–R. Avraham Yitzchak Hacohen Kuk (1865-1935), Lithuania, Israel.

This study page is dedicated to the memory of Rivkah Rochel bat Ya’akov haLevi and Chaya Kornberg, and Yechiel Eliezer ben Yitzchok Meir and Rochel Laya Kornberg

And this study page is also dedicated to the memory of Gad Eliahu ben David and Kochava–Eli Zucker

(Deuteronomy 29:9-31:30) / (Isaiah 61:10-63:9)

 (Slichot)

1. [29:9] “You are all standing today in front of God—your leaders, your tribes…”  Moshe says that all are standing in front of God today to be part of the covenant. Then he mentions all parts of the people specifically. What purpose is served by mentioning each part of the people separately, after we are told that all the people are being addressed?

2. [30:2] “And you will return to God and you will listen to His voice…”  Rav Kuk tells us that we hear the voice of God speaking to us as individuals and as groups, in our everyday lives.  In what ways do we hear the voice of God speaking to us?

3. [31:21]  “…and this song will serve as a witness for them…”    When the Jews will have turned away from God and  bad things will happen to us, this song will help to return us to God.   What qualities does song have that makes it better than stories or declarations to change a person’s attitudes?

4. [Haftara: Isaiah 63:9]  “In all their pain, He was pained…”   Isn’t God higher than pain. What does it mean when we are told that God is in pain when the Jews are in pain?

5. [Slichot] “The soul is yours and the body is your work…” On Saturday night, September 4, we begin saying slichot in order to prepare for Rosh Hashana and tshuvah.  Why do we say, “The soul is yours and the body is your work…”?  It would seem that this does not make us more responsible, it puts all the focus on God. How does saying this prepare us for tshuvah?

Commentary

The main ”listening to the voice of God”, is when one pays attention to the  whole process of life in all of its details…The more the details seem to be coming from an elevated spiritual place…in a clear way, the more a person hears with clarity the voice of God speaking to him—teaching and commanding.

–R. Avraham Y. H. Kuk, 1865-1935, Lithuania and Israel.

This study page is dedicated to the memory of Rivkah Rochel bat Ya’akov haLevi and Chaya Kornberg, and Yechiel Eliezer ben Yitzchok Meir and Rochel Laya Kornberg

And this study page is also dedicated to the memory of Gad Eliahu ben David and Kochava–Eli Zucker

(Deuteronomy 21:10-25:19)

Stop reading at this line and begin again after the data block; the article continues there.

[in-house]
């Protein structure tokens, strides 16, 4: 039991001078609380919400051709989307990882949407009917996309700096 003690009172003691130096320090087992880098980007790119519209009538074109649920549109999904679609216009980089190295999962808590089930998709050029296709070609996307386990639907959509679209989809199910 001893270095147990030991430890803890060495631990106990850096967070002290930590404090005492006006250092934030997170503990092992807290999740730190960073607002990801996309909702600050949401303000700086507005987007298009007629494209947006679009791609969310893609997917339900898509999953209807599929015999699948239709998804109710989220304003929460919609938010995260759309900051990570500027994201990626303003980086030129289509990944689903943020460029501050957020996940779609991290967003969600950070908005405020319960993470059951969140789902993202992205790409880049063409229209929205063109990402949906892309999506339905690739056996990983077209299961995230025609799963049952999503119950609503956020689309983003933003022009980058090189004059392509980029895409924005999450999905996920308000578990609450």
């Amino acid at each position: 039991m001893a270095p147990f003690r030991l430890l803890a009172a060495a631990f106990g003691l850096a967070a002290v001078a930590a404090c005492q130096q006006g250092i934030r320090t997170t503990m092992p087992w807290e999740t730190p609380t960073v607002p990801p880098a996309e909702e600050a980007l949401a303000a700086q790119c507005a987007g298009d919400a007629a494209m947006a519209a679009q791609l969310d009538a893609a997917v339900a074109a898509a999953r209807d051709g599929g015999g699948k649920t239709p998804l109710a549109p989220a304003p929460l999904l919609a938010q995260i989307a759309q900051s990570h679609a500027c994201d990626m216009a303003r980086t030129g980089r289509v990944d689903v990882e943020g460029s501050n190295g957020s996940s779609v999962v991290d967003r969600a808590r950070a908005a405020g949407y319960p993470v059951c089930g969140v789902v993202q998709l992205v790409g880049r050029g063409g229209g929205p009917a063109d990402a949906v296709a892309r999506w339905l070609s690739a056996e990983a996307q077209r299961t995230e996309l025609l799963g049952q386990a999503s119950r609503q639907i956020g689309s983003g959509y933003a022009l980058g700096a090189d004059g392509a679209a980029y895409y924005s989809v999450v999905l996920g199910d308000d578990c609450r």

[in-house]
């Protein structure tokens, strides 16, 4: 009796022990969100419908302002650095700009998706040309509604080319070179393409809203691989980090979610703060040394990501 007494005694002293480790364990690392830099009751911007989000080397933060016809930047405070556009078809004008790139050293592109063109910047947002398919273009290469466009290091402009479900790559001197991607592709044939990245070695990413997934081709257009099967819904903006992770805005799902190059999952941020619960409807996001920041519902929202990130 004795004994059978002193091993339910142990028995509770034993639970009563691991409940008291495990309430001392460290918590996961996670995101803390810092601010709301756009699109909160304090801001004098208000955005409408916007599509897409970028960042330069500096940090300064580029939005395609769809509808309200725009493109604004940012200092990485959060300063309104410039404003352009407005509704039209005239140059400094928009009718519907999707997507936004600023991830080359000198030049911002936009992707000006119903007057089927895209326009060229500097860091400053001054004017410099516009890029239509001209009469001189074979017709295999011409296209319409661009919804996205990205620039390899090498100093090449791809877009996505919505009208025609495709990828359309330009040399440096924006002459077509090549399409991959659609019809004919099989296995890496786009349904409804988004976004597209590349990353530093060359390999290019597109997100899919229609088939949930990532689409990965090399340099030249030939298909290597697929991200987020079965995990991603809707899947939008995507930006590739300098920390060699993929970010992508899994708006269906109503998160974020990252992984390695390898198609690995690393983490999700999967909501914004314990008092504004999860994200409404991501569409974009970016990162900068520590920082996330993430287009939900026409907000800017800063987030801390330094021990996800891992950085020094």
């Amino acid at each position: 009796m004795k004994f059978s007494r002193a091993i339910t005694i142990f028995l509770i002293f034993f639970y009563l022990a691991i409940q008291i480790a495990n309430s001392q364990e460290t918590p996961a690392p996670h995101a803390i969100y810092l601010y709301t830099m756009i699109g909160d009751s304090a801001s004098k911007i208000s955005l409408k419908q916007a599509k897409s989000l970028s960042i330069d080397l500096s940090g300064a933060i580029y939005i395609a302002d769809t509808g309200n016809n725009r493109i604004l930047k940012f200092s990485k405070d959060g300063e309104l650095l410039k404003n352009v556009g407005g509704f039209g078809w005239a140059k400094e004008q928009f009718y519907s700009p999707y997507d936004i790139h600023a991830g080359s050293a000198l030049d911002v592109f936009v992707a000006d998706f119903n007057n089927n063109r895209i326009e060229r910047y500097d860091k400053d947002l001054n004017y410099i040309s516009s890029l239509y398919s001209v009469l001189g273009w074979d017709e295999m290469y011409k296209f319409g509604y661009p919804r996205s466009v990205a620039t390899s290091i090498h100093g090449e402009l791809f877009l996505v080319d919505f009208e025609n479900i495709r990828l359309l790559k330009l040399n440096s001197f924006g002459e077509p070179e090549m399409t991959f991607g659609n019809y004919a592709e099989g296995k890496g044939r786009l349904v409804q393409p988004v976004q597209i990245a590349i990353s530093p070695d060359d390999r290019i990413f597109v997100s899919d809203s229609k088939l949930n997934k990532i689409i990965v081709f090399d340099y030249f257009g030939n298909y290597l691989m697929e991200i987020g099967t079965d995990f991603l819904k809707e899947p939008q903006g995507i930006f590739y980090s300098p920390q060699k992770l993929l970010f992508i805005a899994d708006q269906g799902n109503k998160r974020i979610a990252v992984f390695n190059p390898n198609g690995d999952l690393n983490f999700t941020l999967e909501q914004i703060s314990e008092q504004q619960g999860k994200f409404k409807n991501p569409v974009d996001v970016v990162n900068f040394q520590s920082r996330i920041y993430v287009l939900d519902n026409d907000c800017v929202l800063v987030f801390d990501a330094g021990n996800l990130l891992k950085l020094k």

(Haftara: Isaiah 54:1-10)

1. [22:1]   “ …you must return them to your brother.”  The matter of lost articles and their return to their owners is an important issue in halacha and in Chassidut. A complete and rather long tractate in the Talmud is devoted to this topic.  Why is  this matter so important in our social lives and in our psychological-spiritual lives?

2. [22:4] “…lift them up with him.”  The Torah tells us that we must help a person who needs help.  Rashi and other commentaries further tell us that we must help only if the other person also lifts, but not if he expects us to do it all. How is this an excellent model for helping people? Are there times when one should help even if the other person does not take part?

3. There are many commandments of kindness in this week’s parsha. Who is more praiseworthy—the person who is naturally kind or the person who is not naturally kind, but acts in a kind way because he or she is commanded?

4. [Haftara: 54:7,8] God tells us here that His anger is for a moment, but His kindness is forever. The Rambam and other sources tell us that God does not have human qualities (except for kindness and love). If so, what does it mean when we say that God is angry? What is the purpose of God’s anger if He really is kind?

5. [Elul]  In the month of Elul, we blow the shofar every morning after the prayer service. Maimonides tells us that this is in order to wake us up.  What does it mean when we say that we are usually sleeping?

Commentary

[22:4] “You shall not see your brother’s donkey fallen by the way…you will certainly lift it up with him (“hakem takim imo”).

Why is there a repetition in Hebrew of the word “lift it up”?

When a person is helping someone else, he or she is also helping  himself and herself.  By helping another, one is fixing one’s personal qualities so that one becomes or remains honest and loving. One helps the other and also helps oneself.

–The “Sfat Emet”,  Rebbe Yehudah Leib Alter of Gur (1847-1905)